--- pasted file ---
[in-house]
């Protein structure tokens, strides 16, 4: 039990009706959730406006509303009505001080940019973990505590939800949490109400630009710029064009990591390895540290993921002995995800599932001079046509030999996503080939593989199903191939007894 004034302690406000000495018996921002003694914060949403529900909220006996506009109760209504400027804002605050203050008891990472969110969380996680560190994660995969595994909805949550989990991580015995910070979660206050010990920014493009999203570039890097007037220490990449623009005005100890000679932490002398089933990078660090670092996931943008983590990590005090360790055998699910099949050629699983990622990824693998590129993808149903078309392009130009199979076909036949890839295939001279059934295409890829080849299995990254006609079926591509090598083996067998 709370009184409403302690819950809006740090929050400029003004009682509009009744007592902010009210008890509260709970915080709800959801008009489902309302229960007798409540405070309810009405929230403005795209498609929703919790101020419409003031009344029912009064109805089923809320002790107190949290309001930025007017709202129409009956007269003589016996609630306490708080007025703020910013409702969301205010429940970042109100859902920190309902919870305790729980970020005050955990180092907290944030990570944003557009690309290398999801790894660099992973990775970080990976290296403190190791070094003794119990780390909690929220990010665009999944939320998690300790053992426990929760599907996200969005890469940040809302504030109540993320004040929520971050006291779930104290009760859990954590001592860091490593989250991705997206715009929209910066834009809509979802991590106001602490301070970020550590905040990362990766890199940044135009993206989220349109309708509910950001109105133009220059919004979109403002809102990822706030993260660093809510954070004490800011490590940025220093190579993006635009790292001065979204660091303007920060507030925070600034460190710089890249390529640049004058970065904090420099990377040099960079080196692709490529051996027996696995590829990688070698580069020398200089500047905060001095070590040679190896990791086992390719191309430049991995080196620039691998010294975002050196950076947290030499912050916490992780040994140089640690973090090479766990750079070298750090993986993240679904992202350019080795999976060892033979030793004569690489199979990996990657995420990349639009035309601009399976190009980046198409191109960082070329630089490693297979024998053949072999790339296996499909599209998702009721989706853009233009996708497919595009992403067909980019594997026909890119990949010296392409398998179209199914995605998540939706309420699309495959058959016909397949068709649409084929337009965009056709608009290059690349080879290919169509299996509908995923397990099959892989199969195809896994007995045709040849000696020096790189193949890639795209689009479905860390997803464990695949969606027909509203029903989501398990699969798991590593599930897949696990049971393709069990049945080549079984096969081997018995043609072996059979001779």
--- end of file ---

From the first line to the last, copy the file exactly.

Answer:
[in-house]
């Protein structure tokens, strides 16, 4: 039990009706959730406006509303009505001080940019973990505590939800949490109400630009710029064009990591390895540290993921002995995800599932001079046509030999996503080939593989199903191939007894 004034302690406000000495018996921002003694914060949403529900909220006996506009109760209504400027804002605050203050008891990472969110969380996680560190994660995969595994909805949550989990991580015995910070979660206050010990920014493009999203570039890097007037220490990449623009005005100890000679932490002398089933990078660090670092996931943008983590990590005090360790055998699910099949050629699983990622990824693998590129993808149903078309392009130009199979076909036949890839295939001279059934295409890829080849299995990254006609079926591509090598083996067998 709370009184409403302690819950809006740090929050400029003004009682509009009744007592902010009210008890509260709970915080709800959801008009489902309302229960007798409540405070309810009405929230403005795209498609929703919790101020419409003031009344029912009064109805089923809320002790107190949290309001930025007017709202129409009956007269003589016996609630306490708080007025703020910013409702969301205010429940970042109100859902920190309902919870305790729980970020005050955990180092907290944030990570944003557009690309290398999801790894660099992973990775970080990976290296403190190791070094003794119990780390909690929220990010665009999944939320998690300790053992426990929760599907996200969005890469940040809302504030109540993320004040929520971050006291779930104290009760859990954590001592860091490593989250991705997206715009929209910066834009809509979802991590106001602490301070970020550590905040990362990766890199940044135009993206989220349109309708509910950001109105133009220059919004979109403002809102990822706030993260660093809510954070004490800011490590940025220093190579993006635009790292001065979204660091303007920060507030925070600034460190710089890249390529640049004058970065904090420099990377040099960079080196692709490529051996027996696995590829990688070698580069020398200089500047905060001095070590040679190896990791086992390719191309430049991995080196620039691998010294975002050196950076947290030499912050916490992780040994140089640690973090090479766990750079070298750090993986993240679904992202350019080795999976060892033979030793004569690489199979990996990657995420990349639009035309601009399976190009980046198409191109960082070329630089490693297979024998053949072999790339296996499909599209998702009721989706853009233009996708497919595009992403067909980019594997026909890119990949010296392409398998179209199914995605998540939706309420699309495959058959016909397949068709649409084929337009965009056709608009290059690349080879290919169509299996509908995923397990099959892989199969195809896994007995045709040849000696020096790189193949890639795209689009479905860390997803464990695949969606027909509203029903989501398990699969798991590593599930897949696990049971393709069990049945080549079984096969081997018995043609072996059979001779």